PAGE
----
I’m going to presume that this new evolution of Natty wine making began with The Gang of Four.  In the 1950’s, importer Kermit Lynch coined this term for 4 winemakers in the Beaujolais region:  Marchel Lapierre, Guy Breton, Jean-Paul Thévenet, and Jean Foillard.  They actively took back older traditions of wine making that, as Lynch states, “called for a return to the old practices of viticulture and vinification: starting with old vines, never using synthetic herbicides or pesticides, harvesting late, rigorously sorting to remove all but the healthiest grapes, adding minimal doses of sulfur dioxide or none at all, and disdaining chaptalization.” It was a direct protest against the use of chemical fertilizers, wine additives and the dumbing down of wine.  Hence, five standards that defines a Natty.

  1. Organic grapes, grown without the use of artificial chemicals.
  2. Wine prepared by hand using artisanal techniques.
  3. Made using traditional winemaking processes that enable balance.
  4. Creating a living wine, with low intervention in the cellar.
  5. Promoting wellbeing in individuals & communities.

Honestly, what you most likely will find is a practice of Natty winemaking called” La lutte raisonnée”.  Translated 'the reasoned struggle' means that a Natty winemaker is not afraid to pull out a hat trick to save a vintage...if, that is what it takes to keep the vintage from becoming “dump grade” wine!  

What can you expect from a bottle of Natty?  First, it is most likely not pristinely clear.  It may have a sediment range that varies from a slight haze to down right chunky.  You may occur wine diamonds, those crunchy bits of tartaric acid that drop out of solution when room temperature wine gets cold.  The wine could have a slight effervescence from a bacterial fermentation that converts malic acid to lactic acid...don’t worry, it’s a natural occurrence that is prevented with a chemical additive called “sulphites”!  Thirdly, you should expect a wine that is very fruit forward as producers of Nattys tend to use neutral oak barrels as well as native yeasts which are NOT going to give your overwhelming esters of such compounds like pear, apple, tropical fruit, etc… What you should expect is a true expression of the fruit based on where it was grown.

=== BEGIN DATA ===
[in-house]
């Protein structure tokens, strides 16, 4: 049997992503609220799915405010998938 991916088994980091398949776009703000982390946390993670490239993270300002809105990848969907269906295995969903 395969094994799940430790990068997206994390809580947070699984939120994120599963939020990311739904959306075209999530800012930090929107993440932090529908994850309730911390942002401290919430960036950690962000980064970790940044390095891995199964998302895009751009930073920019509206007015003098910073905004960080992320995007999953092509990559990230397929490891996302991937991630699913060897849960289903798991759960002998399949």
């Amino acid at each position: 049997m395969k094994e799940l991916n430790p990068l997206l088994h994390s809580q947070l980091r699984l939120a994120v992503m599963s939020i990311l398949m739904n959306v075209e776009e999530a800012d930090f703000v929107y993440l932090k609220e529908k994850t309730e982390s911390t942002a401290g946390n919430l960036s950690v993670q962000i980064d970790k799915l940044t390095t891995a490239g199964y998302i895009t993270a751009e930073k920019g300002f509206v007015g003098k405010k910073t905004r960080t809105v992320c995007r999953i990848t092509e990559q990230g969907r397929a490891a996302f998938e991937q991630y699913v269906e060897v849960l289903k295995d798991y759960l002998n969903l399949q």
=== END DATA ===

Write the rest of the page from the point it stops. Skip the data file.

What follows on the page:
Swick sparkling rose' of pinot and still pinot rose'.  Bring it.

The following is a partial list of Natty wine producers that I am familiar and that we support and will be showcasing at the tasting.